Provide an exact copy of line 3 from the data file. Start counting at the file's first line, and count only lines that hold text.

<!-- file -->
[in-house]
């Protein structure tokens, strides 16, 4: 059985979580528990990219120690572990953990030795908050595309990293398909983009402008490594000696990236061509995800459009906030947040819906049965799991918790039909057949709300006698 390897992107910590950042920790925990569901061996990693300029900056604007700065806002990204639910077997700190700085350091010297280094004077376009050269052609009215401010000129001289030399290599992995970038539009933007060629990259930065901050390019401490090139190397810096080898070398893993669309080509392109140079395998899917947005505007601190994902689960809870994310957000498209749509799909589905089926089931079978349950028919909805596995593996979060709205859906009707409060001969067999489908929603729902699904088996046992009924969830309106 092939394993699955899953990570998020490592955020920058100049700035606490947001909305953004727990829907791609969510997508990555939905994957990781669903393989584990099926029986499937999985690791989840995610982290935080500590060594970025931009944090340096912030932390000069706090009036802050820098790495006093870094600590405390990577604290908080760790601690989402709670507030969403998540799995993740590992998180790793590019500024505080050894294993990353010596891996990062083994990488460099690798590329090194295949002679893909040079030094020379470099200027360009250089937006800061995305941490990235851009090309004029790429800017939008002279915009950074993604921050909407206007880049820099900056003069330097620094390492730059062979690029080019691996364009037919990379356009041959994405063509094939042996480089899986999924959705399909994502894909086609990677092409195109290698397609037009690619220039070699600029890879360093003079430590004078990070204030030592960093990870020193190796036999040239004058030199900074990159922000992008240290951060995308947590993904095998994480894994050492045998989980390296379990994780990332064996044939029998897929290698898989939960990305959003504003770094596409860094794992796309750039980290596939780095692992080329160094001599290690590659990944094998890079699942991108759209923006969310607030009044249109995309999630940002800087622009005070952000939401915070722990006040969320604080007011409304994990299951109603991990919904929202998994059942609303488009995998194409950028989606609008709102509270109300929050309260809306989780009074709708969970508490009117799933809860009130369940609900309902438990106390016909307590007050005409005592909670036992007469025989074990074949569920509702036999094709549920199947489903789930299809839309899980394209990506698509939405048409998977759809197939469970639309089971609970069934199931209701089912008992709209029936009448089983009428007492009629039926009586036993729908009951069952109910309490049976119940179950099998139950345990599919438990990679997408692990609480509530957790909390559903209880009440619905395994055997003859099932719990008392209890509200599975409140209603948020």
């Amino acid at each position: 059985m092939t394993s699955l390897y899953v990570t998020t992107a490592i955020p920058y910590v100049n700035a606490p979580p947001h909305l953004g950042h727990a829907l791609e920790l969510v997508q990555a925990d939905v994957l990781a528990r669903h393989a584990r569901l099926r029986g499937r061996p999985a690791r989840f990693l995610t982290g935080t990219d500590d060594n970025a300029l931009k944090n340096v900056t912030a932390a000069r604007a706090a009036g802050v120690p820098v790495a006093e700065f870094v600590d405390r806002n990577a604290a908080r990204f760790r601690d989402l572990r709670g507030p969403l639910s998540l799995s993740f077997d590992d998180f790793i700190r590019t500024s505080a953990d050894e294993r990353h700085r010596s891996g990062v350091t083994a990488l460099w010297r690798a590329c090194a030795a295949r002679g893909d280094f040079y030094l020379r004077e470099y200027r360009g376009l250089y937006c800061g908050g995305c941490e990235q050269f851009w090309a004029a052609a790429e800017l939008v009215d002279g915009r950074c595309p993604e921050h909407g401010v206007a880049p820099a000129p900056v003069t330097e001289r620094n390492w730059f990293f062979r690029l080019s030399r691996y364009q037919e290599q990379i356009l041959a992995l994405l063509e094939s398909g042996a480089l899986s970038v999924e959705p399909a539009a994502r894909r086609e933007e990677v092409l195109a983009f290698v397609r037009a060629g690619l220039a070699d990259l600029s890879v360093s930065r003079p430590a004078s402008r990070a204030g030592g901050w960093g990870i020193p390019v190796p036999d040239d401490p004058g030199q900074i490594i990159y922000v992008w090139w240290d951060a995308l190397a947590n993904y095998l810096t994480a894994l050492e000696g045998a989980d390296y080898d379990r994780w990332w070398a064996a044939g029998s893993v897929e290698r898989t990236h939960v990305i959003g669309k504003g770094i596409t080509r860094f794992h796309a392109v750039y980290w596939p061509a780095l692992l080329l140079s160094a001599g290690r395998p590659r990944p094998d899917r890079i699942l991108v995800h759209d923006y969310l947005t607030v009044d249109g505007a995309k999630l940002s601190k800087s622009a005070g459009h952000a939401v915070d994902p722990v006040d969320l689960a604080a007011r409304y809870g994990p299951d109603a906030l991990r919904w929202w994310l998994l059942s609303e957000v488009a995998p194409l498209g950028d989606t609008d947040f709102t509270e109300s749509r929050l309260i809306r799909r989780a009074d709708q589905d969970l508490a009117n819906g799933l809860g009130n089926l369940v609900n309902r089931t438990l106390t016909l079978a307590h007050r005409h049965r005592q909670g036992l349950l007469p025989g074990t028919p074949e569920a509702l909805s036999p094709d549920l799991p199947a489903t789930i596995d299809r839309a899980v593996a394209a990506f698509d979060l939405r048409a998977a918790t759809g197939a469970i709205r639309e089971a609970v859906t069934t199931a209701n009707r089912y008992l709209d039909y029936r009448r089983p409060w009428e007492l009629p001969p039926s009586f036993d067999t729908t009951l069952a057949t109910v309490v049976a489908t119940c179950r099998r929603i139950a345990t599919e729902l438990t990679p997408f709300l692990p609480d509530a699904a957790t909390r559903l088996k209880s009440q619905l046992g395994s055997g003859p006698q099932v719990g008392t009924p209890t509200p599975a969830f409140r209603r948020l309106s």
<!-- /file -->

């Amino acid at each position: 059985m092939t394993s699955l390897y899953v990570t998020t992107a490592i955020p920058y910590v100049n700035a606490p979580p947001h909305l953004g950042h727990a829907l791609e920790l969510v997508q990555a925990d939905v994957l990781a528990r669903h393989a584990r569901l099926r029986g499937r061996p999985a690791r989840f990693l995610t982290g935080t990219d500590d060594n970025a300029l931009k944090n340096v900056t912030a932390a000069r604007a706090a009036g802050v120690p820098v790495a006093e700065f870094v600590d405390r806002n990577a604290a908080r990204f760790r601690d989402l572990r709670g507030p969403l639910s998540l799995s993740f077997d590992d998180f790793i700190r590019t500024s505080a953990d050894e294993r990353h700085r010596s891996g990062v350091t083994a990488l460099w010297r690798a590329c090194a030795a295949r002679g893909d280094f040079y030094l020379r004077e470099y200027r360009g376009l250089y937006c800061g908050g995305c941490e990235q050269f851009w090309a004029a052609a790429e800017l939008v009215d002279g915009r950074c595309p993604e921050h909407g401010v206007a880049p820099a000129p900056v003069t330097e001289r620094n390492w730059f990293f062979r690029l080019s030399r691996y364009q037919e290599q990379i356009l041959a992995l994405l063509e094939s398909g042996a480089l899986s970038v999924e959705p399909a539009a994502r894909r086609e933007e990677v092409l195109a983009f290698v397609r037009a060629g690619l220039a070699d990259l600029s890879v360093s930065r003079p430590a004078s402008r990070a204030g030592g901050w960093g990870i020193p390019v190796p036999d040239d401490p004058g030199q900074i490594i990159y922000v992008w090139w240290d951060a995308l190397a947590n993904y095998l810096t994480a894994l050492e000696g045998a989980d390296y080898d379990r994780w990332w070398a064996a044939g029998s893993v897929e290698r898989t990236h939960v990305i959003g669309k504003g770094i596409t080509r860094f794992h796309a392109v750039y980290w596939p061509a780095l692992l080329l140079s160094a001599g290690r395998p590659r990944p094998d899917r890079i699942l991108v995800h759209d923006y969310l947005t607030v009044d249109g505007a995309k999630l940002s601190k800087s622009a005070g459009h952000a939401v915070d994902p722990v006040d969320l689960a604080a007011r409304y809870g994990p299951d109603a906030l991990r919904w929202w994310l998994l059942s609303e957000v488009a995998p194409l498209g950028d989606t609008d947040f709102t509270e109300s749509r929050l309260i809306r799909r989780a009074d709708q589905d969970l508490a009117n819906g799933l809860g009130n089926l369940v609900n309902r089931t438990l106390t016909l079978a307590h007050r005409h049965r005592q909670g036992l349950l007469p025989g074990t028919p074949e569920a509702l909805s036999p094709d549920l799991p199947a489903t789930i596995d299809r839309a899980v593996a394209a990506f698509d979060l939405r048409a998977a918790t759809g197939a469970i709205r639309e089971a609970v859906t069934t199931a209701n009707r089912y008992l709209d039909y029936r009448r089983p409060w009428e007492l009629p001969p039926s009586f036993d067999t729908t009951l069952a057949t109910v309490v049976a489908t119940c179950r099998r929603i139950a345990t599919e729902l438990t990679p997408f709300l692990p609480d509530a699904a957790t909390r559903l088996k209880s009440q619905l046992g395994s055997g003859p006698q099932v719990g008392t009924p209890t509200p599975a969830f409140r209603r948020l309106s």